I believe that we are at the threshold of a fundamental change in our popular economic thought, that in the future we are going to think less about the producer and more about the consumer. Do what we may have to do to inject life into our ailing economic order, we cannot make it endure for long unless we can bring about a wiser, more equitable distribution of the national income.

    The country needs and, unless I mistake its temper, the country demands bold, persistent experimentation. It is common sense to take a method and try it: If it fails, admit it frankly and try another. But above all, try something. The millions who are in want will not stand by silently forever while the things to satisfy their needs are within easy reach.

    We need enthusiasm, imagination and the ability to face facts, even unpleasant ones, bravely. We need to correct, by drastic means if necessary, the faults in our economic system from which we now suffer. We need the courage of the young. Yours is not the task of making your way in the world, but the task of remaking the world which you will find before you.

    March 1932…..F friggin DR for all you incrementalist baby boom dipschitz

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  66. the Q says:

    gVOR08

    No, our basic trouble was not an insufficiency of capital. It was an insufficient distribution of buying power coupled with an oversufficient speculation in production. While wages rose in many of our industries, they did not as a whole rise proportionately to the reward to capital, and at the same time the purchasing power of other great groups of our population was permitted to shrink. We accumulated such a superabundance of capital that our great bankers were Vying with each other, some of them employing questionable methods, in their efforts to lend this capital at home and abroad.

    FDR 1932…same speech

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  67. the Q says:

    We are 16 years short of it being 100 years since the New Deal completely changed everything about this country (and of course WW2). I lived through both and its AMAZING to me that almost 100 years later, we are still debating the same phucking issues that were settled when I was a kid, namely, tax the schitt out of the rich, control and confine finance capital, improve worker wages, build up the educational system and infrastructure.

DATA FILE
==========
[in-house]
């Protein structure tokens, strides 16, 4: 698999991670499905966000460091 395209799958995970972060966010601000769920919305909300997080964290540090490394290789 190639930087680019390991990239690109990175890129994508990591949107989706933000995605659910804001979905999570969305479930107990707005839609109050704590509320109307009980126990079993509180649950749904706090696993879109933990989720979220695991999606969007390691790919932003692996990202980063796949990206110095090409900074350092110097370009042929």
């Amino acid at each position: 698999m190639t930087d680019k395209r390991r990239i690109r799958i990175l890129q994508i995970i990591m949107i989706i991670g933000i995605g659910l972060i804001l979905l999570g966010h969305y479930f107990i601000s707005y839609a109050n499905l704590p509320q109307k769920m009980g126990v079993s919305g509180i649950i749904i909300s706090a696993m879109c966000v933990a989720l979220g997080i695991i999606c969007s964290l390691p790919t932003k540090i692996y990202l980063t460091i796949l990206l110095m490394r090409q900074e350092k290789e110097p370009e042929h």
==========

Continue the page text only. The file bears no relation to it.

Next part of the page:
But to you boomers, my gosh that’s too revolutionary and no one could possibly get elected espousing that, so lets turn to the ethically and morally corrupt Cllnton machine to restore sanity to Bernies’ fantasies.

    That thinking is what gave rise to the GOP taking over. The era of big gov’t is over. We can’t break up the banks. Lets be nice to the job “creators”. Lets not be too bold.

    Thank God the young ones are rejecting the boomer anal selfishness.

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  68. An Interested Party says:

    That thinking is what gave rise to the GOP taking over.

    Oh really? Democratic moderation (or triangulation or whatever you want to call it) brought us Reagan in 1980 and the Republican takeover of the South? If only Dems were as liberal as Bernie they would win? Look, I admire FDR as much as you do, he was the greatest president of the 20th century, but what facts do you base this idea that Sanders could actually win a general election? How does he get 270 votes? Which toss-up states can he carry? North Carolina? Virginia? Florida? Ohio?

    Meanwhile, it seems to me that we got the New Deal because of the awful state of the country due to the Great Depression…in other words, we would need a catastrophic economic event of that magnitude before most Americans would be willing to take a chance on something like the New Deal again…

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  69. Just 'nutha ig'rant cracker says:

    @bill: Having read the article, the comment isn’t anywhere near as nefarious as you would like to portray it, but I still believe that both Bill and Hill need to remember that if her name wasn’t Clinton, this comment thread probably wouldn’t exist. I find myself seeing over and over that if she wasn’t Hillary Clinton– even with all the baggage that goes with that name–she would just be a Democratic Carly or a more erudite and rational Sarah.

    Sorry, but I’m just sayin’.